TSA Warns of Undetectable Explosive...Great.
Explosive thermite can easily slip through a TSA security screening. (Photo: AP)
Just when you thought flying was safe, someone goes and makes an undetectable explosive.
For those of you non-scientists, mixing rust and aluminum powder creates a mixture known as thermite. Sounds innocent enough, but according to an FBI report, thermite is “the greatest incendiary threat to aviation.”
The FBI alert was so serious that the TSA issued their own report in Dec. 2014. “When ignited, thermite burns violently and at extremely high temperatures,” said the report. “Ignition of a thermite-based incendiary device on an aircraft at altitude could result in catastrophic damage and the death of every person onboard.” Fantastic.
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Adding to the danger, the report also states that thermite’s ingredients are easily accessible online and over-the-counter. Which means pretty much anyone has the ability to create thermite in his or her own home. The dangerous substance is also easy to transport, with the report stating that it can easily be concealed in “children’s toys and water canteens — items that would not arouse suspension as they pass through TSA security screening.”
Most aircraft contain halon fire extinguishers that will induce a violent reaction when introduced to burning thermite. Not good. (Photo: Thinkstock)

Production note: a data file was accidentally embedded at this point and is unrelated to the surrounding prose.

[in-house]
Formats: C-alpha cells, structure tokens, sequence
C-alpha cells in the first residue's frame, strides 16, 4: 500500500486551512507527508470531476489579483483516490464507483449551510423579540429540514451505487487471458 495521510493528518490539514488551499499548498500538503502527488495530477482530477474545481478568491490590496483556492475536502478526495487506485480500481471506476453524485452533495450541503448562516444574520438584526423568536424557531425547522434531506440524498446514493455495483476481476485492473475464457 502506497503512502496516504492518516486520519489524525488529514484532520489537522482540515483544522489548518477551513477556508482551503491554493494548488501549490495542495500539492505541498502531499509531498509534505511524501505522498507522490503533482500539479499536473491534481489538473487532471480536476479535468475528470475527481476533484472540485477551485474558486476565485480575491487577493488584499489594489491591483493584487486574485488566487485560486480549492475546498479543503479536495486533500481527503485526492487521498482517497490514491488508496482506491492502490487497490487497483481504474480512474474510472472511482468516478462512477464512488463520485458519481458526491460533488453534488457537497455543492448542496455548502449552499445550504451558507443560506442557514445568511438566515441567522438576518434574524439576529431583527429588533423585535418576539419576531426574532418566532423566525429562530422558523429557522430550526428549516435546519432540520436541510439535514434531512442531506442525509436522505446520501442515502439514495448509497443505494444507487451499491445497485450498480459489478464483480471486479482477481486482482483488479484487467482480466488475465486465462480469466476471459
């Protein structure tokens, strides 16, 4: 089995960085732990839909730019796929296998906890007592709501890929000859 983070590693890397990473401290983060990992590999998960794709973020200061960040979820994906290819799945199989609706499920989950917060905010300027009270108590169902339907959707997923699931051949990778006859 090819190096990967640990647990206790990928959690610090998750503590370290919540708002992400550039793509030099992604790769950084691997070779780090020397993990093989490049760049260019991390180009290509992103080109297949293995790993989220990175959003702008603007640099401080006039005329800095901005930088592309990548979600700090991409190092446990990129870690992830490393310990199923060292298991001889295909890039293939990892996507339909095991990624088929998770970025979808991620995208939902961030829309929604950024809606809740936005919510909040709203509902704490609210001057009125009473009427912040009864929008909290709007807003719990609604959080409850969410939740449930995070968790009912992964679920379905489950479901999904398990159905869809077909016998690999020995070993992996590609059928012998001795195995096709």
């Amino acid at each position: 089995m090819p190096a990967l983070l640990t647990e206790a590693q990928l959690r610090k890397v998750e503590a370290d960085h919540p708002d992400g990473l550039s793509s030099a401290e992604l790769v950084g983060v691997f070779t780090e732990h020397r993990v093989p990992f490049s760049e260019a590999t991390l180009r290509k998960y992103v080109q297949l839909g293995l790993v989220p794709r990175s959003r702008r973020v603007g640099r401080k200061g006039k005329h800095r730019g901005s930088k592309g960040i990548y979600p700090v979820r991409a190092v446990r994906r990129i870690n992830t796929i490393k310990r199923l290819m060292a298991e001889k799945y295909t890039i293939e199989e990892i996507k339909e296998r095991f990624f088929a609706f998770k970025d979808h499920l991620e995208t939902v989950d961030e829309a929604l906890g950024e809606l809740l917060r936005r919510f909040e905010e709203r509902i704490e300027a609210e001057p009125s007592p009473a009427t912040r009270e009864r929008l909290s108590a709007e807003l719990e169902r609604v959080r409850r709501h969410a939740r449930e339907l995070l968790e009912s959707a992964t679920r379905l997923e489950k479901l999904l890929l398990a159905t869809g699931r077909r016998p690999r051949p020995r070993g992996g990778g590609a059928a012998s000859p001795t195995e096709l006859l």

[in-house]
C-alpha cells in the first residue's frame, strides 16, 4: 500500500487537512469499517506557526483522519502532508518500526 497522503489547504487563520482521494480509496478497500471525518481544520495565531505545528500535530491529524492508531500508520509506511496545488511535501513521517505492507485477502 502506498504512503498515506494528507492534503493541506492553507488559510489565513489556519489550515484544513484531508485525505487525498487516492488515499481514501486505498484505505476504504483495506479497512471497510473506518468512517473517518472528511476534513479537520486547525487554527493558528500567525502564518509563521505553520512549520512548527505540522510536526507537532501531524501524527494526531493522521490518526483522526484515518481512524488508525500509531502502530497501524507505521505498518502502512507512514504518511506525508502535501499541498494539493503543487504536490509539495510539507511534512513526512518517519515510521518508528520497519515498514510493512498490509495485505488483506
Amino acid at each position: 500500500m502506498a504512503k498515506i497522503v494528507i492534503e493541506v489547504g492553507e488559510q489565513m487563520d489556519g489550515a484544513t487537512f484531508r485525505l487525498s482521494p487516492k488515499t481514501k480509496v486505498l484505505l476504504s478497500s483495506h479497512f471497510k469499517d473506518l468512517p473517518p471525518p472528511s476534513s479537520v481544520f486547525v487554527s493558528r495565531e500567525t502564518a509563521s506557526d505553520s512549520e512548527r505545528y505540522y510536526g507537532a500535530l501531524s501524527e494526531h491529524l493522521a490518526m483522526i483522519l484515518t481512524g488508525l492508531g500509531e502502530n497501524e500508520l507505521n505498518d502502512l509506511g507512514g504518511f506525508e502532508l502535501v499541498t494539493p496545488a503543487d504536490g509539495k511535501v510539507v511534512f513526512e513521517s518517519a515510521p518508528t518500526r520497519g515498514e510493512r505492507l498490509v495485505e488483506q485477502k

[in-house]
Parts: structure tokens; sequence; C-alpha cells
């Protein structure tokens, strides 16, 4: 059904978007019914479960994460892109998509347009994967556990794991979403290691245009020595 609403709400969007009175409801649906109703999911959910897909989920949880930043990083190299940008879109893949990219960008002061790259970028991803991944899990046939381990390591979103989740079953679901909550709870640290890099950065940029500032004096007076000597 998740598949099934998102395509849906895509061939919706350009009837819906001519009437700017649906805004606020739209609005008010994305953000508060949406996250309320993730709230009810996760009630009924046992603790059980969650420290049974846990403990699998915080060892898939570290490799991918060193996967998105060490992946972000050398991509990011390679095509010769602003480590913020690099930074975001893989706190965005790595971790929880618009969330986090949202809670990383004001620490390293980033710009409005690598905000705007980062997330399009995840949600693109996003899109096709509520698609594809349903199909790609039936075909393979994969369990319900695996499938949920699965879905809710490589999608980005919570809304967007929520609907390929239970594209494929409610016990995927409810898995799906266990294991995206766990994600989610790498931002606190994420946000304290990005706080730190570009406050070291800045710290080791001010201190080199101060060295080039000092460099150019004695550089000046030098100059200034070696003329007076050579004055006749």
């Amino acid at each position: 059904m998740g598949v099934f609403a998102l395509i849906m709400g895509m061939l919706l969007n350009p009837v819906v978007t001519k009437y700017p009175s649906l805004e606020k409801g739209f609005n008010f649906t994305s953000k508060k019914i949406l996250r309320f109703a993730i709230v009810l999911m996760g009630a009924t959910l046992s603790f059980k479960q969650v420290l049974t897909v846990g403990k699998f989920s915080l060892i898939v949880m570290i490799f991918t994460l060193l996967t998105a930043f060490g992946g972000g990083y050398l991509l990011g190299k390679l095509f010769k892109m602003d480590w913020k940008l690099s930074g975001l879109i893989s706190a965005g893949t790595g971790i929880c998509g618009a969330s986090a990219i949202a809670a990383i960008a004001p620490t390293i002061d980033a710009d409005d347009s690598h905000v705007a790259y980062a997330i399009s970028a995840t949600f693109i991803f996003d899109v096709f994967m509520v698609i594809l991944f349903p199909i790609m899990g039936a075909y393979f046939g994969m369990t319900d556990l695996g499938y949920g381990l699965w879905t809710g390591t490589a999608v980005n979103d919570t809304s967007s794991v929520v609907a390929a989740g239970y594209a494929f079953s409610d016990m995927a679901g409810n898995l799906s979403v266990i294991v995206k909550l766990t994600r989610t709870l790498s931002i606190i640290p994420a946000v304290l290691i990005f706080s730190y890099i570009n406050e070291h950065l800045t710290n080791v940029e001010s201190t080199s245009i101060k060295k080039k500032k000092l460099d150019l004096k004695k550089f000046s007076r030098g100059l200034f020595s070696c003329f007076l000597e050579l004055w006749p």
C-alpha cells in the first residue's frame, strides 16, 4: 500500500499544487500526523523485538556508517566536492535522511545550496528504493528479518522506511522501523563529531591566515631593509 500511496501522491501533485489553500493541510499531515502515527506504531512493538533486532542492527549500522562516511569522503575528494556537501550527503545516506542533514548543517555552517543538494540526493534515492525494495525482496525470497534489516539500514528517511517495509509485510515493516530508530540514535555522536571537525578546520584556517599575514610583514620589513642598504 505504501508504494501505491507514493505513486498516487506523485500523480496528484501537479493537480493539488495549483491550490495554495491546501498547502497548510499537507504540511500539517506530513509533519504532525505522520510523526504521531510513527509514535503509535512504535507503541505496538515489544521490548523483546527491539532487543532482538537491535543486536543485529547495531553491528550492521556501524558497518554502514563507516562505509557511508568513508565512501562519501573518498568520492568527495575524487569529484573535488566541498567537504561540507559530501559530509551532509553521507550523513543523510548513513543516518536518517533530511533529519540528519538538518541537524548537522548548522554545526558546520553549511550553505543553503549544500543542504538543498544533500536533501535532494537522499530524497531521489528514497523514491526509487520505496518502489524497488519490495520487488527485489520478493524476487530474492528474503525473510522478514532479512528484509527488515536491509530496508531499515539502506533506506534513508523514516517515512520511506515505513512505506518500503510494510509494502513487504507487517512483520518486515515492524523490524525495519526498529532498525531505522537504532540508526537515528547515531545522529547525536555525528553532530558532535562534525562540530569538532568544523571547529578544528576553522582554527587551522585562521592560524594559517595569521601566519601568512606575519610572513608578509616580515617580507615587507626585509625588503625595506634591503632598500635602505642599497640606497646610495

As for extinguishing the thermite, which can burn through steel, things get even more complicated. Because thermite contains its own oxygen supply, “it cannot be extinguished with familiar fire tactics.”
So how dangerous is this threat? According to experts, it’s not supereasy: A terrorist would need a large amount of thermite to do extensive damage. “You’ve got to get a pound of something that is a really thick mass through security without anyone noticing,” Jimmie Oxley, a professor of chemistry at the University of Rhode Island told The Intercept.
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In addition, building the ignition device and setting off the thermite can also be complicated, “Somebody has to give you time to play on the plane,” said Oxley. “Like with the shoe bomber, people do notice if you’re doing something weird in this day and age.”
Currently, neither the FBI or TSA have any indication of extremist interest in using thermite on an aircraft.
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